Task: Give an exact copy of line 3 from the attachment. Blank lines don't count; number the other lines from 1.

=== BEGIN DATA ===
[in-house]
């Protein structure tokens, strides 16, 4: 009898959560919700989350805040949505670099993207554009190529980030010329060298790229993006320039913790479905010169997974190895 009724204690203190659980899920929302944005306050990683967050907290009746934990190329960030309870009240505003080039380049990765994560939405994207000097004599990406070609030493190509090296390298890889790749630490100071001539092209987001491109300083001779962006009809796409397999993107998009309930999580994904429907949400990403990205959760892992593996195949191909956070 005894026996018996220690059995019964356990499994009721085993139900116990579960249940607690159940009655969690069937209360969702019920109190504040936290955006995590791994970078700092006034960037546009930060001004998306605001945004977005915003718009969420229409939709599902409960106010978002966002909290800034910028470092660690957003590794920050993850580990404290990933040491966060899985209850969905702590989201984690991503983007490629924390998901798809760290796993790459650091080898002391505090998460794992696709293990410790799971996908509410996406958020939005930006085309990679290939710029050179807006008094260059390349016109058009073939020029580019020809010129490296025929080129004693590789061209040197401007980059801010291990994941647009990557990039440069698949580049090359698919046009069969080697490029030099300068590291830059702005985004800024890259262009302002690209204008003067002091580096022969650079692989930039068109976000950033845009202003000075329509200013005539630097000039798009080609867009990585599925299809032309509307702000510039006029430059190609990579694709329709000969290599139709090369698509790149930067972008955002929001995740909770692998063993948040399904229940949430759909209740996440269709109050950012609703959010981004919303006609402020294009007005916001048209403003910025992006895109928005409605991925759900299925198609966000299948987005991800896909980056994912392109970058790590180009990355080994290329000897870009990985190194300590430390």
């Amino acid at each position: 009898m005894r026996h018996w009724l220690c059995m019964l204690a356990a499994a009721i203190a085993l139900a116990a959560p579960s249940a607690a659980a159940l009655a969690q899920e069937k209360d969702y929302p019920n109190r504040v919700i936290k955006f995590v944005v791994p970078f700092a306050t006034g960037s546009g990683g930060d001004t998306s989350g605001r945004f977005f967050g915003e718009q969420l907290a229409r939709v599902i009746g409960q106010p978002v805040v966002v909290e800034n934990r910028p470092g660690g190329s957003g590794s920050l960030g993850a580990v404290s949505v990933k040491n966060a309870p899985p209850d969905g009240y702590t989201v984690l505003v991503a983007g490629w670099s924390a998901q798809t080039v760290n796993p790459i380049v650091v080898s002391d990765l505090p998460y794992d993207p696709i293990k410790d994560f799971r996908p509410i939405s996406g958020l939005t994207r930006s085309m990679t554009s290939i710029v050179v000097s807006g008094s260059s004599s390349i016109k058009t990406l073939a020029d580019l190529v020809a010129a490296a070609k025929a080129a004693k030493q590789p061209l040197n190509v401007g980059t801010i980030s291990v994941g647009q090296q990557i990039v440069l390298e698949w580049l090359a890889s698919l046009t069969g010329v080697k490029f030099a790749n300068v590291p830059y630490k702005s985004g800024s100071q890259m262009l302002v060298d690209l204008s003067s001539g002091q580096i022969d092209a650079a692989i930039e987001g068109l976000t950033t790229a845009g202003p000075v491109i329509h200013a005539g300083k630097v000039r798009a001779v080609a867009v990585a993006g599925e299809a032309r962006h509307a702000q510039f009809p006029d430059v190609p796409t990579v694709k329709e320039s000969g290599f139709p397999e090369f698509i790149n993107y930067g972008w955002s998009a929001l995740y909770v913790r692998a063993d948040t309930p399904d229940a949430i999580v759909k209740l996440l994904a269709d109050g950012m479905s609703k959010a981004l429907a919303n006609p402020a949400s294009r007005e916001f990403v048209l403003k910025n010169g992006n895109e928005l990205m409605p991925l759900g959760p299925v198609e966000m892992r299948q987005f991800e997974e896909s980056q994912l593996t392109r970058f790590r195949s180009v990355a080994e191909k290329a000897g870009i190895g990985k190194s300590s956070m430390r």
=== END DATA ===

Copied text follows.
């Amino acid at each position: 009898m005894r026996h018996w009724l220690c059995m019964l204690a356990a499994a009721i203190a085993l139900a116990a959560p579960s249940a607690a659980a159940l009655a969690q899920e069937k209360d969702y929302p019920n109190r504040v919700i936290k955006f995590v944005v791994p970078f700092a306050t006034g960037s546009g990683g930060d001004t998306s989350g605001r945004f977005f967050g915003e718009q969420l907290a229409r939709v599902i009746g409960q106010p978002v805040v966002v909290e800034n934990r910028p470092g660690g190329s957003g590794s920050l960030g993850a580990v404290s949505v990933k040491n966060a309870p899985p209850d969905g009240y702590t989201v984690l505003v991503a983007g490629w670099s924390a998901q798809t080039v760290n796993p790459i380049v650091v080898s002391d990765l505090p998460y794992d993207p696709i293990k410790d994560f799971r996908p509410i939405s996406g958020l939005t994207r930006s085309m990679t554009s290939i710029v050179v000097s807006g008094s260059s004599s390349i016109k058009t990406l073939a020029d580019l190529v020809a010129a490296a070609k025929a080129a004693k030493q590789p061209l040197n190509v401007g980059t801010i980030s291990v994941g647009q090296q990557i990039v440069l390298e698949w580049l090359a890889s698919l046009t069969g010329v080697k490029f030099a790749n300068v590291p830059y630490k702005s985004g800024s100071q890259m262009l302002v060298d690209l204008s003067s001539g002091q580096i022969d092209a650079a692989i930039e987001g068109l976000t950033t790229a845009g202003p000075v491109i329509h200013a005539g300083k630097v000039r798009a001779v080609a867009v990585a993006g599925e299809a032309r962006h509307a702000q510039f009809p006029d430059v190609p796409t990579v694709k329709e320039s000969g290599f139709p397999e090369f698509i790149n993107y930067g972008w955002s998009a929001l995740y909770v913790r692998a063993d948040t309930p399904d229940a949430i999580v759909k209740l996440l994904a269709d109050g950012m479905s609703k959010a981004l429907a919303n006609p402020a949400s294009r007005e916001f990403v048209l403003k910025n010169g992006n895109e928005l990205m409605p991925l759900g959760p299925v198609e966000m892992r299948q987005f991800e997974e896909s980056q994912l593996t392109r970058f790590r195949s180009v990355a080994e191909k290329a000897g870009i190895g990985k190194s300590s956070m430390r």